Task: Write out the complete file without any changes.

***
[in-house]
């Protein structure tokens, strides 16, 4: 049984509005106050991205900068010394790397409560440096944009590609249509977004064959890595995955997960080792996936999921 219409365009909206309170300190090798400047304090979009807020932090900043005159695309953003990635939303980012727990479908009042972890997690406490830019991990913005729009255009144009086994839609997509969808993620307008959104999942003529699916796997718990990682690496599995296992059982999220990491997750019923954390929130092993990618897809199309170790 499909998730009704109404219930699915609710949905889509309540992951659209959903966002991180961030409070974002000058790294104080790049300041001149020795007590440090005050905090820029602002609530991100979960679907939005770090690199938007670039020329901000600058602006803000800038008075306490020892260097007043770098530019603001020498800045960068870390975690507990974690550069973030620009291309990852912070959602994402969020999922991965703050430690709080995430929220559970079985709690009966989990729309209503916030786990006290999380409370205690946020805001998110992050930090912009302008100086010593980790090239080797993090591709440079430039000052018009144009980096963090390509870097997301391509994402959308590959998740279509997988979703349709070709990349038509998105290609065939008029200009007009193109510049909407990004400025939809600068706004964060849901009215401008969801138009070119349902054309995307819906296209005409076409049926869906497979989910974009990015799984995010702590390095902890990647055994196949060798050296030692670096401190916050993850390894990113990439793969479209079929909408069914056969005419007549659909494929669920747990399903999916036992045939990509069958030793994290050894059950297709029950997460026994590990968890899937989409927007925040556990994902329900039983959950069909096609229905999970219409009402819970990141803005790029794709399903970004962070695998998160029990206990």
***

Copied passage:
[in-house]
């Protein structure tokens, strides 16, 4: 049984509005106050991205900068010394790397409560440096944009590609249509977004064959890595995955997960080792996936999921 219409365009909206309170300190090798400047304090979009807020932090900043005159695309953003990635939303980012727990479908009042972890997690406490830019991990913005729009255009144009086994839609997509969808993620307008959104999942003529699916796997718990990682690496599995296992059982999220990491997750019923954390929130092993990618897809199309170790 499909998730009704109404219930699915609710949905889509309540992951659209959903966002991180961030409070974002000058790294104080790049300041001149020795007590440090005050905090820029602002609530991100979960679907939005770090690199938007670039020329901000600058602006803000800038008075306490020892260097007043770098530019603001020498800045960068870390975690507990974690550069973030620009291309990852912070959602994402969020999922991965703050430690709080995430929220559970079985709690009966989990729309209503916030786990006290999380409370205690946020805001998110992050930090912009302008100086010593980790090239080797993090591709440079430039000052018009144009980096963090390509870097997301391509994402959308590959998740279509997988979703349709070709990349038509998105290609065939008029200009007009193109510049909407990004400025939809600068706004964060849901009215401008969801138009070119349902054309995307819906296209005409076409049926869906497979989910974009990015799984995010702590390095902890990647055994196949060798050296030692670096401190916050993850390894990113990439793969479209079929909408069914056969005419007549659909494929669920747990399903999916036992045939990509069958030793994290050894059950297709029950997460026994590990968890899937989409927007925040556990994902329900039983959950069909096609229905999970219409009402819970990141803005790029794709399903970004962070695998998160029990206990």